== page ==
Dealing With PM Imranhttps://indianexpress.com/article/opinion/columns/imran-khan-pakistan-pm-elections-nawaz-sharif-tehreek-e-inaaf-kashmir-foreign-policy-dealing-with-pm-5294801/

Dealing With PM Imran

India should engage the new Pakistan government, but it must remain cautious.

The party of the 65-year-old cricketer-turned-politician emerged as the single largest side in the National Assembly in the July 25 general elections.
The post-election scenario in Pakistan will be more of the same for us — a state dominated by its army that, occasional tactical adjustments apart, has shown no sign of a strategic shift from its policy of an adversarial relationship with India.

The winner in the recently held Pakistan election is the army that did not, and constitutionally, could not have participated in it. The entire electoral exercise had the subtext of the civil-military tussle. The army had made an unsuccessful attempt in 2013 to deny power to Nawaz Sharif by promoting Imran Khan, whose party had failed to make a mark since its founding in 1996. Its distrust of Sharif having deepened during his third term, it launched a no-holds-barred attempt this time with a helping hand from the superior judiciary.

The allegations of rigging on the polling day notwithstanding, the election process was vitiated essentially by the manipulation in the run-up to it. Sharif’s disqualification for life from public office and his conviction along with his charismatic daughter through a selective and uncharacteristically speedy judicial process, numerous defections engineered from his party, active subversion of the media and participation of religious extremists and terrorists, aimed at eroding Sharif’s vote, had queered the pitch for Pakistan Muslim League-Nawaz (PML (N)) and smoothened it for the Pakistan Tehreek-e-Insaf (PTI).

The election results were on expected lines. Imran Khan is set to form the government in Islamabad with the help of smaller parties to make up the shortfall of 20 seats or so. Though slightly ahead of the PTI but short of the majority in all-important Punjab, the PML (N) is likely to lose out to the former in putting together a majority. The extremist/terrorist candidates failed to make a mark in entering assemblies, though Tehreek-e-Labbaik garnered a noticeable number of votes.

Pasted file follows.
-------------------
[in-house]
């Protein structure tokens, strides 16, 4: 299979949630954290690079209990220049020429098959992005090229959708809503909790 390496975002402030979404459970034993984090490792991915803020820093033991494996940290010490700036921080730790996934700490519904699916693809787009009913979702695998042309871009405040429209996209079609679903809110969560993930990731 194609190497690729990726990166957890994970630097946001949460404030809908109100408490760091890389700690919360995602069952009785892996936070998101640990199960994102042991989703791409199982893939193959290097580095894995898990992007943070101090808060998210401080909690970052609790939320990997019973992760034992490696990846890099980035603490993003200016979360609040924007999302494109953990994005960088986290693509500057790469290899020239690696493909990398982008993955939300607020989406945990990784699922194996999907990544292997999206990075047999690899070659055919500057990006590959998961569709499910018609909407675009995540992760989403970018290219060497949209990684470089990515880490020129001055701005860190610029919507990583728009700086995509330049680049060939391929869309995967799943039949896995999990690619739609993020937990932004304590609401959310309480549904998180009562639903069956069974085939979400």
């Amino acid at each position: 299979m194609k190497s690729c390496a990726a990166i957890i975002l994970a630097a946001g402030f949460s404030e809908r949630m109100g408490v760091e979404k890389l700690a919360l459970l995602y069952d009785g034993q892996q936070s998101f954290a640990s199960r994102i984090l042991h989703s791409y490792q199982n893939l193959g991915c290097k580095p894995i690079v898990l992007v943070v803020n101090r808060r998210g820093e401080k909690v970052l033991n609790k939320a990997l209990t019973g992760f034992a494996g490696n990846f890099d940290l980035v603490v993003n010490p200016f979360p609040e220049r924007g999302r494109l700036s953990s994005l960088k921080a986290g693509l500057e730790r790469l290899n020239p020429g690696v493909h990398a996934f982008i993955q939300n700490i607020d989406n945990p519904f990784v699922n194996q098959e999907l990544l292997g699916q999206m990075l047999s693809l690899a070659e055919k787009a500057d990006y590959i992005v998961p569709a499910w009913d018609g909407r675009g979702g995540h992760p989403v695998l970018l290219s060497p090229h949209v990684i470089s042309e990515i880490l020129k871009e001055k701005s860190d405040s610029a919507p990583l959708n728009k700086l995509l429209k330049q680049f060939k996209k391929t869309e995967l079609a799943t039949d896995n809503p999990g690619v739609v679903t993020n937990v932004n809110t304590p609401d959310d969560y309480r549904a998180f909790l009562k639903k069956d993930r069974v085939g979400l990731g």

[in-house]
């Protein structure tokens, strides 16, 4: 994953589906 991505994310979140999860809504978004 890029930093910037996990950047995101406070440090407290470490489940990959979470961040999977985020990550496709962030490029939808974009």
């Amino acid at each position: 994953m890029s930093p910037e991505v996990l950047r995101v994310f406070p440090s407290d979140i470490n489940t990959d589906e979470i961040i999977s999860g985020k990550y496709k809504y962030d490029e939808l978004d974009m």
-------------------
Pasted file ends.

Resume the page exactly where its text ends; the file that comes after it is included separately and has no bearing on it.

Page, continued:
The major opposition parties have cried foul and are in talks to jointly oppose the PTI inside and outside the parliament. Lacking a comfortable majority, without any previous experience of governance, faced with myriad challenges including the urgent need to get an IMF bailout in the face of a less than co-operative United States, Khan will be dependent on the army for his survival.

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Sharif had come to represent the voice of a noticeable constituency in Pakistan that questions the army’s narrative. Since he is the main vote getter of PML(N), its 60-plus seats in the National Assembly and performance in the Punjab Assembly hold out some hope that Sharif’s politics is not about to fade away.

The post-election scenario in Pakistan will be more of the same for us — a state dominated by its army that, occasional tactical adjustments apart, has shown no sign of a strategic shift from its policy of an adversarial relationship with India. However, Prime Minister Narendra Modi has done well in reaching out to Imran Khan. We cannot shut out a neighbour and must deal with whoever is in power. Hopefully, Khan’s equation with the army will spare us the agony of false starts.

The election rhetoric apart, the PTI manifesto lists the resolution of the “Kashmir dispute” among the core national interests of Pakistan, calls for its resolution as per the UNSC resolutions and describes “conflict resolution and the security route to co-operation” as the most viable approach with India. Emphasising conflict resolution to the exclusion of co-operative aspects of the relationship, such as trade and transit, the manifesto could not have captured the army’s agenda any better. In his victory speech, too, Imran seemed to hold the entire relationship hostage to the resolution of Kashmir. He should know that a resolution can come about only as a result of a pragmatic and forward-looking approach. Is he willing to adopt it? More importantly, does our current political climate in an election year permit such an approach?

But why set our sights high, when there is a more urgent task at hand — that of bringing a degree of calm and stability to the relationship. The restored ceasefire at the LoC/IB in J&K seems to be holding. Can Pakistan under Imran address our concerns on terror by, inter alia, putting an end to its violent activities in Kashmir to pave the way for dialogue that it craves and hopefully the SAARC summit? Only time will tell. Hope is again running high. There is talk of an invitation to PM Modi to attend Imran’s oath-taking, though such a visit would be better reserved to revive the SAARC process, if possible. However, past experience would counsel keeping our feet firmly on the ground.